Stepping out of my comfort zone, I am using the tripod more often, particularly focusing on mangroves. With that, I have become obsessed with getting the sharpest possible images. Unlike bird photography where continuous automatic focus is the name of the game, I shoot totally with manual focus when using the tripod. A very cool feature of many new SLR cameras is Live View and I am loving my camera's live view for two reasons, peaking and magnified focus. As you compose the image before shooting, peaking creates red (or another color if you want) blinkies where the image is in focus providing you feedback. Combining the peaking with the focus magnifier allows you to see precisely the focus on specific parts of the image where you want sharpness. While viewing through the magnifier, I can adjust the focus.

After awhile, I turned my direction toward the eastern horizon and saw a beautiful scene. One mangrove stood out among the others about 50 ft in front of me. The clouds reflected on the water and next to the silhouetted tree, they offered some intriguing compositions. I was seeing the scene in black and white and once at home, I converted them.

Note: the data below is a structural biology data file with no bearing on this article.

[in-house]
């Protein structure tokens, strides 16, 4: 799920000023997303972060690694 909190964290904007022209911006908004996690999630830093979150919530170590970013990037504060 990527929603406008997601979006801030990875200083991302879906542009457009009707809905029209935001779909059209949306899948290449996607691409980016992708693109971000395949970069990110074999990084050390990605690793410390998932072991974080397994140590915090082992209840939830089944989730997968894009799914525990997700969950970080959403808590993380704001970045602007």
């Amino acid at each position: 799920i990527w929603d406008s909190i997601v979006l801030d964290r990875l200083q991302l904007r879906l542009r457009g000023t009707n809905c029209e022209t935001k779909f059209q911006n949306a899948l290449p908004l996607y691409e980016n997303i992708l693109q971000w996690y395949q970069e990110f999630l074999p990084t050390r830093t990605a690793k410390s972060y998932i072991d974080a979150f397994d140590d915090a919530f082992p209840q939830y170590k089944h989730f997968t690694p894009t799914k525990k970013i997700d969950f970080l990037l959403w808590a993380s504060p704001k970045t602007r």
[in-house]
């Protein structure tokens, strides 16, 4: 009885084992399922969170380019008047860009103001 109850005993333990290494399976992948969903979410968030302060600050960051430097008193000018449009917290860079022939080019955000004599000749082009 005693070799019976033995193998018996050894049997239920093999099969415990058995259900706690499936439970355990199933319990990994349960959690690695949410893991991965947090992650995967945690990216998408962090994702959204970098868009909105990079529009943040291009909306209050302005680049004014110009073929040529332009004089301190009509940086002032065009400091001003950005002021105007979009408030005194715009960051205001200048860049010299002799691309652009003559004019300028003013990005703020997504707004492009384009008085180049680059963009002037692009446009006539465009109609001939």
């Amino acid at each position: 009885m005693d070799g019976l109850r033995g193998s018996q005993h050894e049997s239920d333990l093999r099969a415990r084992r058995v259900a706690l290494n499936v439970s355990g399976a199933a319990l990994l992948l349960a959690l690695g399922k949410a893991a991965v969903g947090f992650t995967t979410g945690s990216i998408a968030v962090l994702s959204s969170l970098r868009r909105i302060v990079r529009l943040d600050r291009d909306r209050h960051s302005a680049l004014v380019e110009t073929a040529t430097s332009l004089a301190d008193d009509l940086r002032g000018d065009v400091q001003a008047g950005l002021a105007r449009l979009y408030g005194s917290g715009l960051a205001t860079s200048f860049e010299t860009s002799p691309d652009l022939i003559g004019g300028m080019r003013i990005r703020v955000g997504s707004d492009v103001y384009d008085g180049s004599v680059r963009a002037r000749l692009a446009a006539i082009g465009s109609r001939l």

While photographing the tree, Vivian was off in the distance fishing. The tiny boat was framed by clouds in the sky above and their reflections in the water below. As the boat drifted slowly, I magnified and focused on it quickly to take a shot.

My images from today are very different from most of my photos; but hopefully, this is the beginning of a new way to present the beauty of Biscayne Bay as I see it.